Possible danger for Novak Djokovic

Think back a year, to the 2012 French Open, when everything changed by a hair.

Jo-Wilfried Tsonga missed four match points and lost in the quarterfinals to Novak Djokovic, who reached the final for the chance to be the first man since Rod Laver (though not in a calendar year as Laver did) since 1969 to hold all four Grand Slams. In the final, Rafael Nadal was aided by an opportunistic rainout that doused a furious Djokovic comeback from two sets down. Nadal regrouped, returned the next day and won his record seventh French Open title.

Nadal-Djokovic is the headliner for this Roland Garros 2013, and the two could meet in a blockbuster semifinal. Djokovic is still chasing his first French Open title, and with his Australian Open championship, he can still potentially win all four majors this year. Nadal is back, playing virtually unbeatable tennis, but it was Djokovic who destroyed him at Monte Carlo so convincingly that he looks to be the only player capable of beating Nadal in a five-set match.

A collision course of the two would make for high drama, but even without Andy Murray and Juan Martin del Potro, who both withdrew with injuries, the men's draw is full of wonder and intrigue, the draw extremely competitive from the start. A look:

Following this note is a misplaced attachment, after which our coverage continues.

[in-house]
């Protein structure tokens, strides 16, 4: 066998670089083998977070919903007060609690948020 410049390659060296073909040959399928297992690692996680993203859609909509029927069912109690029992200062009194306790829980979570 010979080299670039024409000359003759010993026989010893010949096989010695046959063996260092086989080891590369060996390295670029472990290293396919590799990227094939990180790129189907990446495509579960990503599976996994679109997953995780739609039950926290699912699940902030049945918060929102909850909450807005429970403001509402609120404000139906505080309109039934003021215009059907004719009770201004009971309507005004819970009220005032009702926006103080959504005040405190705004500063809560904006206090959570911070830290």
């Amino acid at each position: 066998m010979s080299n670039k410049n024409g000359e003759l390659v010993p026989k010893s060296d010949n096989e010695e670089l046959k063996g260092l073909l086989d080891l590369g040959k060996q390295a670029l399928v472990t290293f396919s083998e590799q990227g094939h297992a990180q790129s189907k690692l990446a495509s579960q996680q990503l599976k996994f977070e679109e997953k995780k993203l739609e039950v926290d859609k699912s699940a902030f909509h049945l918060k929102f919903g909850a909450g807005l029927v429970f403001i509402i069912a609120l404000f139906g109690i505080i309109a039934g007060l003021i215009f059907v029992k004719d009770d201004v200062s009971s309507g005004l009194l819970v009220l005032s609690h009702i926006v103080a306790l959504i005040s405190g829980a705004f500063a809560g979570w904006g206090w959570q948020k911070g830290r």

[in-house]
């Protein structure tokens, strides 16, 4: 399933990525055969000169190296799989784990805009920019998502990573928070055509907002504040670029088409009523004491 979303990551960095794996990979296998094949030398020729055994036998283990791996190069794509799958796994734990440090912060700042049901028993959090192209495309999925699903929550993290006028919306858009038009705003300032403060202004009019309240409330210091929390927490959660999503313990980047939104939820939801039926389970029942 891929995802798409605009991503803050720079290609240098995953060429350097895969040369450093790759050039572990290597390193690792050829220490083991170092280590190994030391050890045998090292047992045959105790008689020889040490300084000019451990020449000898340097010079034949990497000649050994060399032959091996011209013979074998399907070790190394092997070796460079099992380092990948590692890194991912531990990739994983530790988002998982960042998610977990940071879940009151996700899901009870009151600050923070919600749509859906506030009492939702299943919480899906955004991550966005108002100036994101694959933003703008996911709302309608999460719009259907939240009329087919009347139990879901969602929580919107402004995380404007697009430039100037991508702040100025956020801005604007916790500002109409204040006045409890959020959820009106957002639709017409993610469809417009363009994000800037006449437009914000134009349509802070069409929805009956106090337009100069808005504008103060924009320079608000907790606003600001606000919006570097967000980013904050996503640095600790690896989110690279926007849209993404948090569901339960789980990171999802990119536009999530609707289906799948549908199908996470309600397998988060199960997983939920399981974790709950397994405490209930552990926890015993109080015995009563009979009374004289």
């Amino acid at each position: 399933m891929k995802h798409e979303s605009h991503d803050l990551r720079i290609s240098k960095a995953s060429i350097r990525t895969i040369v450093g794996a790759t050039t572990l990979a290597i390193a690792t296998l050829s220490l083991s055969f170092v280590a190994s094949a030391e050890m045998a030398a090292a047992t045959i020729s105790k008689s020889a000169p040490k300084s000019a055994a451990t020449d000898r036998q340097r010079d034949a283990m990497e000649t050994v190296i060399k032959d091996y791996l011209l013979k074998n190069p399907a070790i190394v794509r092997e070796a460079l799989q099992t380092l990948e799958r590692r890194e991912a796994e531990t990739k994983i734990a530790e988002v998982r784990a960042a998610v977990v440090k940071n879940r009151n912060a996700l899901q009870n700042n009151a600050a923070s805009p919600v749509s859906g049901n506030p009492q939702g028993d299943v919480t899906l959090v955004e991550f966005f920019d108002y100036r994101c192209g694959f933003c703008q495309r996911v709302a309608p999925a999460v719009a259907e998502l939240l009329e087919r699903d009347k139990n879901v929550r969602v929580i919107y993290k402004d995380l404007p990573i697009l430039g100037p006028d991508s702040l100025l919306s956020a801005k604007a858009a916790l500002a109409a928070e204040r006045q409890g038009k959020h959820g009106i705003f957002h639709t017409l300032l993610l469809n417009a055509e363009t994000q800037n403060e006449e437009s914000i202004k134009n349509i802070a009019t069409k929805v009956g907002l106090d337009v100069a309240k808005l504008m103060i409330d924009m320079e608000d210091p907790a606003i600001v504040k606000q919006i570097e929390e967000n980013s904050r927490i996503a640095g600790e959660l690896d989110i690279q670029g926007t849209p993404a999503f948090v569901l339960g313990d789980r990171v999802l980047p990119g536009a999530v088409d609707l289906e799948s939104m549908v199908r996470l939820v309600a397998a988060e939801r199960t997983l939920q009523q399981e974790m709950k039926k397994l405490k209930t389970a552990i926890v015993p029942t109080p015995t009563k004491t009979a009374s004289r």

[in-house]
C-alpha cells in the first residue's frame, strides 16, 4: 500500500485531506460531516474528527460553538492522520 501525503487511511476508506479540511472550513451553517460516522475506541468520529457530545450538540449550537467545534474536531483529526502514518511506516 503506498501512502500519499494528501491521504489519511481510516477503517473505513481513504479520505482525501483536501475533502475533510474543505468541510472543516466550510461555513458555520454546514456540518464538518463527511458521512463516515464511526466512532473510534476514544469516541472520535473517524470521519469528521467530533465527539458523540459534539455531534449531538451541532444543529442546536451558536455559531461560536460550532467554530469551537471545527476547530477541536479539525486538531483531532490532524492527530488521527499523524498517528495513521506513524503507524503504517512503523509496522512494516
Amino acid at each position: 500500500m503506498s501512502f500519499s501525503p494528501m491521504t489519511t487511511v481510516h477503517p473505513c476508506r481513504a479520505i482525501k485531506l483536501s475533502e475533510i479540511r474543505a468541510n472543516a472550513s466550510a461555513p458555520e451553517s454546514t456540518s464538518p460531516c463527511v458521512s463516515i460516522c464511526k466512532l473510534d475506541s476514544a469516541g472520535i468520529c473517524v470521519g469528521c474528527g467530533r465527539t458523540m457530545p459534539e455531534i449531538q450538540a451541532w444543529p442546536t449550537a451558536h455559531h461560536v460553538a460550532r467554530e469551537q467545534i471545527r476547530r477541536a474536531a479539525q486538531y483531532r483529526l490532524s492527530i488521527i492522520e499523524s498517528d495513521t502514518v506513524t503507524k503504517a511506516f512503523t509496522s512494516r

First Quarter

Djokovic begins his quest with Belgium's David Goffin, the boyish whirlwind who did an unlikely star turn here last year when he dazzled the crowd and even took a set off Roger Federer. But the real fun is a potential third-round match between Djokovic and Grigor Dimitrov, the rising Bulgarian who beat Djokovic at the Masters 1000 in Madrid.

More early fun features two unpredictable, inconsistent talents in a potential second-round encounter between shot-makers Alexandr Dolgopolov and Bernard Tomic, whose father is banned from the tournament for allegedly assaulting Tomic's hitting partner.

The rest of the first quarter features guys trying to find their games. American John Isner, now out of the top 20, has a tough first-round opponent in Argentine clay specialist Carlos Berlocq.

Prediction: Djokovic, after beating Tommy Haas in a spirited rematch of their Miami contest, won by Haas

Second Quarter

Nadal's season ended at Wimbledon last year with a shocking second-round loss to 100th-ranked Lukas Rosol. He would miss the next seven months with a left knee injury. Since then, Rosol has played well and improved to 36th in the world. Since returning, Nadal has played eight tournaments, made all eight finals and won six tournaments, including Masters 1000 titles at Indian Wells, Madrid and Rome.

So the matchup to watch is a potential third-round Rosol-Nadal encounter, this time on clay.

The draw is relatively easy for Nadal until some intriguing fourth-round matchups that could take place.

Stanislas Wawrinka, who is hobbled but having the best start of his career, could play the rising 6-foot-8 Jerzy Janowicz in the third round.